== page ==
A British lawmaker has blamed a Jewish conspiracy for his conviction in connection with a fatal car crash.
Lord Nazir Ahmed of the Labor party claimed that his legal problems following the 2007 crash resulted from pressure placed on the courts by Jews “who own newspapers and TV channels,” The Times reported on Thursday. The Labor party has suspended Ahmed pending an investigation, British media reported.
Ahmed, who was born in Pakistan, made the statements during a television interview in Pakistan last year, according to The Times. Ahmed denied he ever gave the interview. The Times said it has sent his lawyer a copy of the transcript.
In March 2009, a court of appeals freed Ahmed from a 12-week prison sentence handed down by Justice Alan Wilkie following Ahmed’s conviction for dangerous driving inf 2007. Ahmed was involved in an accident which claimed the life of 28-year-old Martyn Gombar. Gombar, who reportedly was drunk, collided with Ahmed's car, The Times reported. Ahmed pleaded guilty to dangerous driving at Sheffield Magistrates’ Court in December 2008.
According to the Times, Ahmed alleged that Wilkie was appointed to the High Court after helping a “Jewish colleague” of Tony Blair.
Ahmed also allegedly maintained that the plot stemmed from Jewish disapproval of his support for the Palestinians in Gaza. “My case became more critical because I went to Gaza to support Palestinians. My Jewish friends who own newspapers and TV channels opposed this,” he allegedly said in the interview.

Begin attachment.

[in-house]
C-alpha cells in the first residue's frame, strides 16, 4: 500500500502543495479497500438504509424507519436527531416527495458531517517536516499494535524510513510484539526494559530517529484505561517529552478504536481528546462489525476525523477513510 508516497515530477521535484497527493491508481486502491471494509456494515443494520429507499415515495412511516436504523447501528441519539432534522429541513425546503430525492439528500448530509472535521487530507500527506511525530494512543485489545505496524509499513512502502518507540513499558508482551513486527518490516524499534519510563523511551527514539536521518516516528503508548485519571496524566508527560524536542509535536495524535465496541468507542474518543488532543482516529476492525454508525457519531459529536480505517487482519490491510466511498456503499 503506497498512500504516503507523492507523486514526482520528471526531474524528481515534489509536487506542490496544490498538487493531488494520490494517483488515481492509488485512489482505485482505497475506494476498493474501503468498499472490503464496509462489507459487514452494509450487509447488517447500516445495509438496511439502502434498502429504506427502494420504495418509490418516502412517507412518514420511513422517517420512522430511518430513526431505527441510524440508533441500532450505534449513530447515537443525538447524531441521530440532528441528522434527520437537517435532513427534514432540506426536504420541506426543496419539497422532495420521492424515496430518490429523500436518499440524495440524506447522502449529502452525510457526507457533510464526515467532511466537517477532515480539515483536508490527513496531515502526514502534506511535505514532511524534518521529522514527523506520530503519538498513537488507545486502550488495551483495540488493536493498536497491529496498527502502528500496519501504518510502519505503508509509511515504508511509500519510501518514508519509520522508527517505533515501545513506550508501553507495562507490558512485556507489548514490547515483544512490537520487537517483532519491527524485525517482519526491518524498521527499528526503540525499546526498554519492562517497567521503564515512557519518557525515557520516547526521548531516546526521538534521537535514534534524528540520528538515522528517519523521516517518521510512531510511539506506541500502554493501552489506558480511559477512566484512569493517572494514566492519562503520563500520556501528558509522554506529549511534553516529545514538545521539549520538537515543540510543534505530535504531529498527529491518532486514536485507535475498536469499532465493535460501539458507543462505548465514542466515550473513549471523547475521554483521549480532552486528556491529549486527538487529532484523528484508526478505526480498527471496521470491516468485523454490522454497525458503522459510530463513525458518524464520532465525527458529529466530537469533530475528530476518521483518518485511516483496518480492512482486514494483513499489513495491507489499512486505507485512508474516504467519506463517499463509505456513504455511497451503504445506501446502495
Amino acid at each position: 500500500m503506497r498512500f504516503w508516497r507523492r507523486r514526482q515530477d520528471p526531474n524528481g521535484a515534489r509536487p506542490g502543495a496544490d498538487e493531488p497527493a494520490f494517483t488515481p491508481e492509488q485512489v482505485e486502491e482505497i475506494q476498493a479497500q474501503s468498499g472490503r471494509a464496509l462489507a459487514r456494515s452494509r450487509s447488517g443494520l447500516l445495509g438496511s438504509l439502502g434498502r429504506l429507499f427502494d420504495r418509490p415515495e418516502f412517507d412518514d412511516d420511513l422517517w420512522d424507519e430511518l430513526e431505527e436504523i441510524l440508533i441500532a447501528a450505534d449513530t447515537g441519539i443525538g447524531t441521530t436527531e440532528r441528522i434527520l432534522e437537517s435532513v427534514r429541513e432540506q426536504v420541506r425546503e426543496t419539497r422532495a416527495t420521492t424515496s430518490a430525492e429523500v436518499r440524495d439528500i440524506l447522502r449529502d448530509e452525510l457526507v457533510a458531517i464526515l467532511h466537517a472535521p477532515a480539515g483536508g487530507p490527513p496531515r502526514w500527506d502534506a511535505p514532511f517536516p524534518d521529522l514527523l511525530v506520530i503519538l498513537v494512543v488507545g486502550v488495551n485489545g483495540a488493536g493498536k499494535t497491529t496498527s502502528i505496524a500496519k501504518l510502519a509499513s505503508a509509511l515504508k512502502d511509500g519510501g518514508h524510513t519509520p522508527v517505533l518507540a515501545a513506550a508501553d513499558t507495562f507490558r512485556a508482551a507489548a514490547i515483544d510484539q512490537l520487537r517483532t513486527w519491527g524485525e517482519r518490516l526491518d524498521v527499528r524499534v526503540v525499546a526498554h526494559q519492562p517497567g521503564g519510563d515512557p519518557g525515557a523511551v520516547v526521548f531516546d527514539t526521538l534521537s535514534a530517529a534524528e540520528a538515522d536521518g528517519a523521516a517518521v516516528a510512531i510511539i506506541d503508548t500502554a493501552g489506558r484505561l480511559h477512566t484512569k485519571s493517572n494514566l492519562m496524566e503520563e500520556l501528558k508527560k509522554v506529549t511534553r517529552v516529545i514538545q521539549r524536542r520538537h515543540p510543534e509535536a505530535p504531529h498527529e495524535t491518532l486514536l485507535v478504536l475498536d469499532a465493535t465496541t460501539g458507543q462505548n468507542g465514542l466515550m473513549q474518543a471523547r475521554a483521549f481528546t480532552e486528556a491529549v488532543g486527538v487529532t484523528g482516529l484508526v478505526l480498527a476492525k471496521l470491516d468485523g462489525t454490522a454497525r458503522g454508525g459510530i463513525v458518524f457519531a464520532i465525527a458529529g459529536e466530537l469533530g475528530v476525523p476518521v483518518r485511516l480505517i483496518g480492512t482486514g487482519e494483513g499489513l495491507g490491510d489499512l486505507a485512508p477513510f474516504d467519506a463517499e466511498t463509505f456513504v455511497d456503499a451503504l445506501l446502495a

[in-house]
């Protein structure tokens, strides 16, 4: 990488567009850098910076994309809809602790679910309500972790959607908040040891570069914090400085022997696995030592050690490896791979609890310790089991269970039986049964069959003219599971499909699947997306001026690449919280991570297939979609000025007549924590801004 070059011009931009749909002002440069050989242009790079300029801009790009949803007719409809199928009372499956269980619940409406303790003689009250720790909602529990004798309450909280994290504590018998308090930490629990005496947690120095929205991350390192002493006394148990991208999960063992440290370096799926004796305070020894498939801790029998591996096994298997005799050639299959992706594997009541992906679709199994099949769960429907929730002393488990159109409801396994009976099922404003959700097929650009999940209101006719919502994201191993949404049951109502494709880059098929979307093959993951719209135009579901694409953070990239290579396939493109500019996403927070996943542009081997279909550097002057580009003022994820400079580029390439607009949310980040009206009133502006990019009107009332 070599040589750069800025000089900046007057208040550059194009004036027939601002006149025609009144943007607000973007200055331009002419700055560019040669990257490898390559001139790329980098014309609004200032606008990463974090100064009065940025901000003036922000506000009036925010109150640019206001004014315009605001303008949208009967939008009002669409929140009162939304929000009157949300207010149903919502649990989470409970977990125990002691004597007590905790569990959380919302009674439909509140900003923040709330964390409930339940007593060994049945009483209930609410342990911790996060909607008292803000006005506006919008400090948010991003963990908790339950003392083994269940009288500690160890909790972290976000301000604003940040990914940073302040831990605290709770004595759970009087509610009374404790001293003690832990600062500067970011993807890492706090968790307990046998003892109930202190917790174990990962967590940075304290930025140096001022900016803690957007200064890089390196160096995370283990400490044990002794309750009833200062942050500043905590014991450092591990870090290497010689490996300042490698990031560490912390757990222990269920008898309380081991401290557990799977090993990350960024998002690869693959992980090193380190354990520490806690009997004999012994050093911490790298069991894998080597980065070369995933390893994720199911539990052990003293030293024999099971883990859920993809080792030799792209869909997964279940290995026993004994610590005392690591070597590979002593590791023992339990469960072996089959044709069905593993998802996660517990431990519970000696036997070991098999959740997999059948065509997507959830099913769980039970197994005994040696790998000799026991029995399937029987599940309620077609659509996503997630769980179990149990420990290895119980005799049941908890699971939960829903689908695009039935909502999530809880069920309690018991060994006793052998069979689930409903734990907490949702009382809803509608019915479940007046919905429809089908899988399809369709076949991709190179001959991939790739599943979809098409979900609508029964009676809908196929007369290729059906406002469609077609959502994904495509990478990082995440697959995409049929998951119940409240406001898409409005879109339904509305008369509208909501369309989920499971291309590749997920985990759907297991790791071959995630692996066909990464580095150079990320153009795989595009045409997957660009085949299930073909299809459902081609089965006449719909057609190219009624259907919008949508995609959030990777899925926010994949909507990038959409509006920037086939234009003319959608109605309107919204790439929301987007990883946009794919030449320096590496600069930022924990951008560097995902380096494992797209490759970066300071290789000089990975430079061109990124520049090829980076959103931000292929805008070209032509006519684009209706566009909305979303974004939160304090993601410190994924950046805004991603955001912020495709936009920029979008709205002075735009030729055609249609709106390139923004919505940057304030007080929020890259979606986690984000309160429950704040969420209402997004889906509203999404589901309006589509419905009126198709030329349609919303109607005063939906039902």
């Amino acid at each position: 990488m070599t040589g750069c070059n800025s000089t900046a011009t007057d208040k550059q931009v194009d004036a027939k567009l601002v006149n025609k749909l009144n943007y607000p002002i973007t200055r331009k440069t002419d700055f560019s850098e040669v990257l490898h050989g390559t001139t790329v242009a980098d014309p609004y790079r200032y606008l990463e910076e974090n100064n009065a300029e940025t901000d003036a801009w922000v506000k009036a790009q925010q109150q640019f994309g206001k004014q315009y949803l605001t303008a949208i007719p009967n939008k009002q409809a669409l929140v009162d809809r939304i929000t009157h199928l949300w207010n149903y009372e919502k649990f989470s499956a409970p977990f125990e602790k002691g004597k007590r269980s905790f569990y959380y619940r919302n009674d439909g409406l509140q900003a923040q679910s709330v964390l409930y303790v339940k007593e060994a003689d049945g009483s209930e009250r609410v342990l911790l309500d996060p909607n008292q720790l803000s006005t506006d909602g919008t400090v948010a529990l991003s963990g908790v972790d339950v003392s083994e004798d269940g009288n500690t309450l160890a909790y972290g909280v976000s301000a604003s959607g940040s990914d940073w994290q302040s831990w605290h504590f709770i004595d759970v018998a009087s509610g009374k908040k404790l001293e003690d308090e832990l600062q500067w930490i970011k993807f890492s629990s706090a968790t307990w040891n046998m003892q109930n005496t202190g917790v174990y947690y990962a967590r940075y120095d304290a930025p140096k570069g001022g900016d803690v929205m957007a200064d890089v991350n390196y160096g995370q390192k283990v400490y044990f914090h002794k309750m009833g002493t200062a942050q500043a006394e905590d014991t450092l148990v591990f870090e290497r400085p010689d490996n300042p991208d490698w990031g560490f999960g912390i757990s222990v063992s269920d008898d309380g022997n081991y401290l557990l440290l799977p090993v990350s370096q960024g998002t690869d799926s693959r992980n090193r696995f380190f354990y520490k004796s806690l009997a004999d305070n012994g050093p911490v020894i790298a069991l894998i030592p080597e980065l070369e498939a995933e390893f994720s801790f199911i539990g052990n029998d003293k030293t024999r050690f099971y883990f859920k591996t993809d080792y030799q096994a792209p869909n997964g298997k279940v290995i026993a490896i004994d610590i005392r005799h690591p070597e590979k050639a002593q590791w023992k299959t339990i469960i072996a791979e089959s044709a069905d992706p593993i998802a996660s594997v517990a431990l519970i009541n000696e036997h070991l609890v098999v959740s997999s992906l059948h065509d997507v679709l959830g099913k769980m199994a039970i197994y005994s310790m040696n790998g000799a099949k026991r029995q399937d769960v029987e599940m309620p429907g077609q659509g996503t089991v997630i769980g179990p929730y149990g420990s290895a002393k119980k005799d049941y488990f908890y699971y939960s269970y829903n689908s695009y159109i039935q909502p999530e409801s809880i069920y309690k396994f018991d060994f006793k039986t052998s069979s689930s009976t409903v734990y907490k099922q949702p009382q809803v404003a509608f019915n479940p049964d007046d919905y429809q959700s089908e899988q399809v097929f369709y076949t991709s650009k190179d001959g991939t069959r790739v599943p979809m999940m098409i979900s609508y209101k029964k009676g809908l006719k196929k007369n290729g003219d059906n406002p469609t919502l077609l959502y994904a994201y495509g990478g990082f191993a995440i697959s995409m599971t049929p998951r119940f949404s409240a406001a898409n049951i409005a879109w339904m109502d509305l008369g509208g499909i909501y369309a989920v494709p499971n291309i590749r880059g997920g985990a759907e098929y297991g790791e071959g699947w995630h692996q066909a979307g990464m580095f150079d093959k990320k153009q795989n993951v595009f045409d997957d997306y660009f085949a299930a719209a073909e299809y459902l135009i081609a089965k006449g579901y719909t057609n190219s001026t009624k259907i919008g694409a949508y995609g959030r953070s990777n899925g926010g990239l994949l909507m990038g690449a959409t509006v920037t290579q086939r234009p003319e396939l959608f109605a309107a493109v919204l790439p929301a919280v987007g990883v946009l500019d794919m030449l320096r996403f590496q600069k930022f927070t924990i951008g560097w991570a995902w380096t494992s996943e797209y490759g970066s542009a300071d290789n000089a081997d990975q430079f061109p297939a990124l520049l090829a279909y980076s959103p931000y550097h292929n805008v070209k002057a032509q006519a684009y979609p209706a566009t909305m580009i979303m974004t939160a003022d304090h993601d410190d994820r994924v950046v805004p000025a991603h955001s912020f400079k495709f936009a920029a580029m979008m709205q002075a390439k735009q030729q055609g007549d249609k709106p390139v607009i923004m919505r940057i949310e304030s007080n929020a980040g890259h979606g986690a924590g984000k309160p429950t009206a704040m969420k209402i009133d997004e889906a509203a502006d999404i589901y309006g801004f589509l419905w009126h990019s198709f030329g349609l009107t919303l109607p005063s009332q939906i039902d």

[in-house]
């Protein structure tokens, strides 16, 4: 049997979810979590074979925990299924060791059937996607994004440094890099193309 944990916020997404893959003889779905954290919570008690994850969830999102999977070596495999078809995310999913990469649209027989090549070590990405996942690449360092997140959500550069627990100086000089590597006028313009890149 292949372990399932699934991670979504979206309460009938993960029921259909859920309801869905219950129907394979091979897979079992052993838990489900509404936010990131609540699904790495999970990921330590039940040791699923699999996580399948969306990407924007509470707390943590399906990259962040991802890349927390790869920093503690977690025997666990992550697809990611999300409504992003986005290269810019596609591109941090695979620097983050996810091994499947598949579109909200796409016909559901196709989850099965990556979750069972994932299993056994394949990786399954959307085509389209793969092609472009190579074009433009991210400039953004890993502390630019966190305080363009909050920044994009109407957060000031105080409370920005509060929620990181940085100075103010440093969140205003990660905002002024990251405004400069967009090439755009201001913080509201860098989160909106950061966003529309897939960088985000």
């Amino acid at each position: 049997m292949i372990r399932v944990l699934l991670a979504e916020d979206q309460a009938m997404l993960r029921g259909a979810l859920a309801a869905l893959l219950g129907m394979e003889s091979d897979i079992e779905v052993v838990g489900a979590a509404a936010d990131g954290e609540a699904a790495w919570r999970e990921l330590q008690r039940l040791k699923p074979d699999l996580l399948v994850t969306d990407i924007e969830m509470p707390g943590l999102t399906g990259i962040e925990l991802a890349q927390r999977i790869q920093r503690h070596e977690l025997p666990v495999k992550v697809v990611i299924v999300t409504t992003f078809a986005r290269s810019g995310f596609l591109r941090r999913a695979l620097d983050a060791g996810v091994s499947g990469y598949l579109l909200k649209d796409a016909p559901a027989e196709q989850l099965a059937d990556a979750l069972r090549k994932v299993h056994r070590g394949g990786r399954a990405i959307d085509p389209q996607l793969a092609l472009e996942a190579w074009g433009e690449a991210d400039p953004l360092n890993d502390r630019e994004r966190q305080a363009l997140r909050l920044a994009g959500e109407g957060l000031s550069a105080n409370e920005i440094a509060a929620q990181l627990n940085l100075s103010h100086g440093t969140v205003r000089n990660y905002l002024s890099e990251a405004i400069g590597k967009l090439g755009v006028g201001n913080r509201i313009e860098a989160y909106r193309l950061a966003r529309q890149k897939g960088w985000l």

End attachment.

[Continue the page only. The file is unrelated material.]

The CST, British Jewry’s security unit and watchdog on anti-Semitism, condemned the statements attributed to Ahmed. “If accurately reported, Lord Ahmed’s allegations about Jews controlling British politicians, judiciary and media, will be the most blatantly anti-Semitic remarks by such a public figure for many years,” CST said in a statement.
A spokesman for the Labor Party said that it would launch an investigation into Ahmed’s comments.
We welcome your feedback.
Your information will not be shared or sold without your consent. Get all the details.
Terms of Service
JewishJournal.com has rules for its commenting community.Get all the details.
JewishJournal.com reserves the right to use your comment in our weekly print publication.